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Ageing in Africa, Asia and Latin America

Two-thirds of global population aged over 60 now live in Africa, Asia and Latin America yet they remain under researched.  While most issues facing people as they age are broadly similar across the world the contexts in which they play out can differ significantly, radically changing the opportunities and challenges older people face.
This SIG will focus on low and middle income countries in order to strengthen gerontology’s ability to develop and promote rigorous, comparative and cross-cultural research that comprehends the impact of rapidly changing economies, different cultural contexts, policy making and policy implementation on later life.

Aims & Objectives:

The SIG aims to facilitate the building of a stronger empirical base and the development of new theories on ageing that are attuned to the specific policy, economic, demographic and cultural contexts of Africa, Asia and Latin America.

The SIG will:

  • Provide a space and intellectual community to foreground the political, social, economic, demographic, policy, cultural and historical contexts that impact on ageing in Asia, Africa and Latin America
  • Draw together academics, research students and NGO personnel
  • Hold meetings primarily in central London, hosted by Age International and HelpAgeInternational, the key NGO organisations working on ageing in low and middle income settings.
  • Organise meetings around themed sessions
  • Hold an annual SIG panel at the BSG conference
  • Promote doctoral students and early career researchers in this area of gerontology


Steering committee members:

Joining the SIG:

Membership of the Ageing in Africa Asia and Latin America SIG is open to all.

If you would like to be part of this SIG please contact the SIG members


BSG Annual Conference:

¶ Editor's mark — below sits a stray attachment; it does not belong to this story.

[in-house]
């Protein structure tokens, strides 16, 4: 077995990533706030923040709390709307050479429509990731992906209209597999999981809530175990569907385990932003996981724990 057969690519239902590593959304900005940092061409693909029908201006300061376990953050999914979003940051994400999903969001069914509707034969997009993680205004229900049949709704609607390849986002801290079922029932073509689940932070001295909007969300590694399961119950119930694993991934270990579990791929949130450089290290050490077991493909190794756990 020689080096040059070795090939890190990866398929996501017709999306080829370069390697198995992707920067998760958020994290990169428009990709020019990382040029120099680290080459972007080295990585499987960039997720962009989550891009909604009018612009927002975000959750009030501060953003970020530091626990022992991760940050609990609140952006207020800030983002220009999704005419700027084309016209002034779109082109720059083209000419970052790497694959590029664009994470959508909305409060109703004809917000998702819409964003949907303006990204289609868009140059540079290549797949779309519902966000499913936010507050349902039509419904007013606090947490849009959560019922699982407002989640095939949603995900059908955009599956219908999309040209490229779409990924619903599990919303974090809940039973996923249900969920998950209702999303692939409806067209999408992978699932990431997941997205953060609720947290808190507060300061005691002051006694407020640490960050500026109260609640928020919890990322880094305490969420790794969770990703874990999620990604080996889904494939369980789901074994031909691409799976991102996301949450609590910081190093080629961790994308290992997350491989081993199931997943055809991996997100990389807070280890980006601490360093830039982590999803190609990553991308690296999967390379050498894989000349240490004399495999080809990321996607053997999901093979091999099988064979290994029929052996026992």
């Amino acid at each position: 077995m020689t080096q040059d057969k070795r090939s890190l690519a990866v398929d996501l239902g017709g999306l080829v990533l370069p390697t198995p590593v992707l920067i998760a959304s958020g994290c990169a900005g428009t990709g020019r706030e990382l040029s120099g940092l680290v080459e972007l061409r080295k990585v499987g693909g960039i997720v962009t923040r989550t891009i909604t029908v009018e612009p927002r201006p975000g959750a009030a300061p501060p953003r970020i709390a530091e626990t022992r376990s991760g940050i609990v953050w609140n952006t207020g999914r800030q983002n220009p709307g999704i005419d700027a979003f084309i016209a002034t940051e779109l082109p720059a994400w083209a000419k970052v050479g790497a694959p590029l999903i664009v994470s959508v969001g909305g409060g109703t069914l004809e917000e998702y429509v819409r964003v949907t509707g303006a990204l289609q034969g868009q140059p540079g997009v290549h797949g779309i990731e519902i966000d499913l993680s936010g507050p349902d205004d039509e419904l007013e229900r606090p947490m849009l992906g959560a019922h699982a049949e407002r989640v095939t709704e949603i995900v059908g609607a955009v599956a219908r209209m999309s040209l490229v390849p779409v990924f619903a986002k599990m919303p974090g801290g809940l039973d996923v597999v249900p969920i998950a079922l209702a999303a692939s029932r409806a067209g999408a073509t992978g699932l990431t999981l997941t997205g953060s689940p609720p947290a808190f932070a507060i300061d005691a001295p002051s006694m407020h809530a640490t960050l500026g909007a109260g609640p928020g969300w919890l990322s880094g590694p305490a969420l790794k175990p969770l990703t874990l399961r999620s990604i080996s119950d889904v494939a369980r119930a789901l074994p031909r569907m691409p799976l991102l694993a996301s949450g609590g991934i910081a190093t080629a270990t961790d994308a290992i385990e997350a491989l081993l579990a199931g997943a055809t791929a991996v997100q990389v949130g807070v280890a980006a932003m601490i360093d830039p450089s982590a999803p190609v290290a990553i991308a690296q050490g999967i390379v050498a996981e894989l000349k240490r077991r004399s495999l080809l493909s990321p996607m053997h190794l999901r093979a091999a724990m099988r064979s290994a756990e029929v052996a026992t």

Building late life resilience and inclusive communities in Africa and Latin America 

9-11 am UK time, 6th July

Free registration- please reserve tickets here:

Access information will be shared with those registered in advance of the sessions. 

Building community-based interventions to support dependent older people in deprived neighbourhoods of Brazil.

Karla Giacomin, René Rachou Institute, Fiocruz, Brazil

Poliana Carvalho, René Rachou Institute, Fiocruz, Brazil

Peter Lloyd-Sherlock, University of East Anglia, UK


Some cities in Brazil, including Belo Horizonte, are developing innovative schemes to support care-dependent older people and their families living in deprived neighbourhoods. We will provide an analytical account of one such intervention (Programa Maior Cuidado), drawing on qualitative and quantitative data. We will pay particular attention to how this intervention promoted linkages between local social services and health departments, and between service providers and the most vulnerable families, both before and during the COVID-19 pandemic.

Project ISCA: An interdisciplinary approach towards understanding infrastructures of care for and by older people in Sub-Saharan Africa

Lowna Gie, North West University, South Africa

Deljana Iossifova, University of Manchester, UK 

Chiko Ncube, Oxford Brookes University, UK 

Tanja Bastia, Global Development Institute, University of Manchester, UK 

Nan Zhang, MICRA, School of Social Sciences, University of Manchester, UK 


This presentation discusses a project funded by Manchester Institute for Collaborative Research on Ageing aimed to investigate how infrastructures of care for and by older people in SSA are entangled with diverse layers of support, vulnerability, control and sometimes coercion. The research adopts a systemic and interdisciplinary approach to account for the entanglement of physical, human, legal, humanitarian, and other infrastructures of care created for and by older persons in SSA. Findings from the project will be presented to better understand the infrastructures of care that are enabling and disabling older people’s resilience and inclusion across scales and spatial forms.


Stigma as a barrier to creating inclusive communities for people with Parkinson’s disease in Kenya

Dr Natasha Fothergill-Misbah, Lecturer in Gerontology, Department of Gerontology, University of Southampton

Parkinson’s disease is characterised by visible symptoms which progress over time. People with Parkinson’s can experience social and self-stigma, which can impact psychological and physical well-being. This study explores the experiences of stigma across urban and rural Kenya with 55 people with Parkinson’s (median age 66.5 years), and 23 caregivers. Inductive thematic analysis identified drivers and facilitators of stigma, reported stigma experiences and resulting health and social impacts. Limited awareness about Parkinson’s was reported to be the main driver of people’s perceptions. Anti-stigma campaigns have the potential to tackle stigma around neurological diseases and build more inclusive communities for older people.